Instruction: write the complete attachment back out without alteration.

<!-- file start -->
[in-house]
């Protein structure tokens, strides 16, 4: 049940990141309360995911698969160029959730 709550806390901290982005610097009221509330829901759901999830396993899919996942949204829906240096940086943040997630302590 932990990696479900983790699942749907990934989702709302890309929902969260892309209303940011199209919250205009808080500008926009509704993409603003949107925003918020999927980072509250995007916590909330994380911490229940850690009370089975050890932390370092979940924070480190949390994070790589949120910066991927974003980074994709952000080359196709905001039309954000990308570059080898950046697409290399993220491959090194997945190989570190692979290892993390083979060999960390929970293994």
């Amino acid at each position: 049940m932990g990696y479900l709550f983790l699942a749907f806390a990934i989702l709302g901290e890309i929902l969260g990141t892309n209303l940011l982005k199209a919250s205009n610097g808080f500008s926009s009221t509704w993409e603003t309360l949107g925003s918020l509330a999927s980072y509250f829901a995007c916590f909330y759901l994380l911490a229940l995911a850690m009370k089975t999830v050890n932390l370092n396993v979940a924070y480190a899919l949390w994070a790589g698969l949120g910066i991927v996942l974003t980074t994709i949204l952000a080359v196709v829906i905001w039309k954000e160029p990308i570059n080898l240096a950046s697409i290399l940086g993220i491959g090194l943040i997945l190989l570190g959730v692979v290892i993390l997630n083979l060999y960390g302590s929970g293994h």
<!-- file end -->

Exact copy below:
[in-house]
């Protein structure tokens, strides 16, 4: 049940990141309360995911698969160029959730 709550806390901290982005610097009221509330829901759901999830396993899919996942949204829906240096940086943040997630302590 932990990696479900983790699942749907990934989702709302890309929902969260892309209303940011199209919250205009808080500008926009509704993409603003949107925003918020999927980072509250995007916590909330994380911490229940850690009370089975050890932390370092979940924070480190949390994070790589949120910066991927974003980074994709952000080359196709905001039309954000990308570059080898950046697409290399993220491959090194997945190989570190692979290892993390083979060999960390929970293994």
């Amino acid at each position: 049940m932990g990696y479900l709550f983790l699942a749907f806390a990934i989702l709302g901290e890309i929902l969260g990141t892309n209303l940011l982005k199209a919250s205009n610097g808080f500008s926009s009221t509704w993409e603003t309360l949107g925003s918020l509330a999927s980072y509250f829901a995007c916590f909330y759901l994380l911490a229940l995911a850690m009370k089975t999830v050890n932390l370092n396993v979940a924070y480190a899919l949390w994070a790589g698969l949120g910066i991927v996942l974003t980074t994709i949204l952000a080359v196709v829906i905001w039309k954000e160029p990308i570059n080898l240096a950046s697409i290399l940086g993220i491959g090194l943040i997945l190989l570190g959730v692979v290892i993390l997630n083979l060999y960390g302590s929970g293994h």